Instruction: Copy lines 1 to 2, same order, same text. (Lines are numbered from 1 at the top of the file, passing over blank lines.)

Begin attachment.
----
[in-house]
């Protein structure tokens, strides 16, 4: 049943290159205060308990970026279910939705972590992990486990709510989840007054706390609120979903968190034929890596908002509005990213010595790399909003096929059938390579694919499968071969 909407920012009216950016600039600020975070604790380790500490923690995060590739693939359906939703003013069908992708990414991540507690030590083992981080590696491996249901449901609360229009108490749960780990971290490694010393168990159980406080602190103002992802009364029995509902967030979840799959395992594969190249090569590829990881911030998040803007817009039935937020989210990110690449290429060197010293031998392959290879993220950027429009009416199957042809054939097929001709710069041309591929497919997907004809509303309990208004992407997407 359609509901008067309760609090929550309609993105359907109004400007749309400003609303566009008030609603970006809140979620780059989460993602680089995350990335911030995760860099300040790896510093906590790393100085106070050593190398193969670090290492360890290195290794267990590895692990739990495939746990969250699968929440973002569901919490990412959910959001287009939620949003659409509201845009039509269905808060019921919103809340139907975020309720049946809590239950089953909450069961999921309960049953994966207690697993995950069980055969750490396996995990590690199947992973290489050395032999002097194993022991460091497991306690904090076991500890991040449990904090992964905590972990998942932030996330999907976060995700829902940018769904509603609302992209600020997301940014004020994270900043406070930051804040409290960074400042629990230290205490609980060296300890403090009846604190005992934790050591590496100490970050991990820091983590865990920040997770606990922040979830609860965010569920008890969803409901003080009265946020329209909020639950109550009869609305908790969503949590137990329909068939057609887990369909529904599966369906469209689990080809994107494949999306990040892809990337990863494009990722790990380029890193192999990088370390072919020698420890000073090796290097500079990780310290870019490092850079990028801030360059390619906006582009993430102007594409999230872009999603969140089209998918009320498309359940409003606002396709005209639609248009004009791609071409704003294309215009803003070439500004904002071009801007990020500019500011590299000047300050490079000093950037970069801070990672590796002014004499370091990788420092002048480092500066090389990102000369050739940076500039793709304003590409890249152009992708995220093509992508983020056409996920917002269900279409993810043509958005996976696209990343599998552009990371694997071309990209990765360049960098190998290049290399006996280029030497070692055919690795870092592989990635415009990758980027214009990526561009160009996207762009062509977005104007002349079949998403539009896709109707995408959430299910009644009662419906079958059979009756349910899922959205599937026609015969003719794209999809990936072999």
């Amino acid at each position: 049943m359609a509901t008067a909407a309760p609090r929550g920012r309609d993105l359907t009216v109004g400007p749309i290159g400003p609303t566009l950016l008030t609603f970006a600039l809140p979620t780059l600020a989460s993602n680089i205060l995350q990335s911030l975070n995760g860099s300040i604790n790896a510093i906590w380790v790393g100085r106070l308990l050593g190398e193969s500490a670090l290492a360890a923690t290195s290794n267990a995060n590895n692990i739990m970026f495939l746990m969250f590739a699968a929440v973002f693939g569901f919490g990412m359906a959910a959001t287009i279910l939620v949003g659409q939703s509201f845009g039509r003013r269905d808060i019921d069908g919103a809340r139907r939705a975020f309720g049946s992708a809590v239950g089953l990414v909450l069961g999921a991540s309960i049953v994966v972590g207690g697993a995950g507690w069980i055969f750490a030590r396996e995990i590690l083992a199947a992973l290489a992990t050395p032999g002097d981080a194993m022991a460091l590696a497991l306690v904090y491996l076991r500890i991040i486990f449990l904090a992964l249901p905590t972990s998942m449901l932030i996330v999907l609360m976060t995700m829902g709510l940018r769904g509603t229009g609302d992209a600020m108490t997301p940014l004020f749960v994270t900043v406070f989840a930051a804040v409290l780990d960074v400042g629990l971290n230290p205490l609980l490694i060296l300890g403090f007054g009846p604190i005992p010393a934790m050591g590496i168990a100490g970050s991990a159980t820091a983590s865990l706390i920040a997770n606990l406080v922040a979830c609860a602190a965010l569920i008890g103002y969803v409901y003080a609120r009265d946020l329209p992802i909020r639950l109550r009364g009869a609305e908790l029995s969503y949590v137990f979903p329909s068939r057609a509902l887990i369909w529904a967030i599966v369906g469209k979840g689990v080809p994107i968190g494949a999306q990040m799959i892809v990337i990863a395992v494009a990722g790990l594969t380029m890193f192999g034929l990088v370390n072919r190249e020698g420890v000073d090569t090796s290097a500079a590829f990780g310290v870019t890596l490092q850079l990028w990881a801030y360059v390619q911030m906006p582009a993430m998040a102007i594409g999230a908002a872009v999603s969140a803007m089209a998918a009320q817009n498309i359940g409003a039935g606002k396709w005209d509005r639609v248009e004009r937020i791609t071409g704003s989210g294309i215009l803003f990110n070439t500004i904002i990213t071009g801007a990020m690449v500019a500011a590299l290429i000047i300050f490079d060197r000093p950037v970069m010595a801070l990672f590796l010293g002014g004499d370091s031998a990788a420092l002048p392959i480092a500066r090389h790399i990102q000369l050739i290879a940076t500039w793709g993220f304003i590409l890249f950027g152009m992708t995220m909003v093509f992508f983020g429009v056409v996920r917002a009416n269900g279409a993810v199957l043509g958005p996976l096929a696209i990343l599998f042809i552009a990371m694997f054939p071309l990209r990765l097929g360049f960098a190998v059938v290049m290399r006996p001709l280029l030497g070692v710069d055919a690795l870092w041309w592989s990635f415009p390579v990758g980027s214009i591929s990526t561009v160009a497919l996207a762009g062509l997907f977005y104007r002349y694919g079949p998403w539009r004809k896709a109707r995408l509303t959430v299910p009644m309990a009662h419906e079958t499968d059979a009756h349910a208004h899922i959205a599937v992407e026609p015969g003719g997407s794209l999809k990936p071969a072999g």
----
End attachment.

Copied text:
[in-house]
């Protein structure tokens, strides 16, 4: 049943290159205060308990970026279910939705972590992990486990709510989840007054706390609120979903968190034929890596908002509005990213010595790399909003096929059938390579694919499968071969 909407920012009216950016600039600020975070604790380790500490923690995060590739693939359906939703003013069908992708990414991540507690030590083992981080590696491996249901449901609360229009108490749960780990971290490694010393168990159980406080602190103002992802009364029995509902967030979840799959395992594969190249090569590829990881911030998040803007817009039935937020989210990110690449290429060197010293031998392959290879993220950027429009009416199957042809054939097929001709710069041309591929497919997907004809509303309990208004992407997407 359609509901008067309760609090929550309609993105359907109004400007749309400003609303566009008030609603970006809140979620780059989460993602680089995350990335911030995760860099300040790896510093906590790393100085106070050593190398193969670090290492360890290195290794267990590895692990739990495939746990969250699968929440973002569901919490990412959910959001287009939620949003659409509201845009039509269905808060019921919103809340139907975020309720049946809590239950089953909450069961999921309960049953994966207690697993995950069980055969750490396996995990590690199947992973290489050395032999002097194993022991460091497991306690904090076991500890991040449990904090992964905590972990998942932030996330999907976060995700829902940018769904509603609302992209600020997301940014004020994270900043406070930051804040409290960074400042629990230290205490609980060296300890403090009846604190005992934790050591590496100490970050991990820091983590865990920040997770606990922040979830609860965010569920008890969803409901003080009265946020329209909020639950109550009869609305908790969503949590137990329909068939057609887990369909529904599966369906469209689990080809994107494949999306990040892809990337990863494009990722790990380029890193192999990088370390072919020698420890000073090796290097500079990780310290870019490092850079990028801030360059390619906006582009993430102007594409999230872009999603969140089209998918009320498309359940409003606002396709005209639609248009004009791609071409704003294309215009803003070439500004904002071009801007990020500019500011590299000047300050490079000093950037970069801070990672590796002014004499370091990788420092002048480092500066090389990102000369050739940076500039793709304003590409890249152009992708995220093509992508983020056409996920917002269900279409993810043509958005996976696209990343599998552009990371694997071309990209990765360049960098190998290049290399006996280029030497070692055919690795870092592989990635415009990758980027214009990526561009160009996207762009062509977005104007002349079949998403539009896709109707995408959430299910009644009662419906079958059979009756349910899922959205599937026609015969003719794209999809990936072999």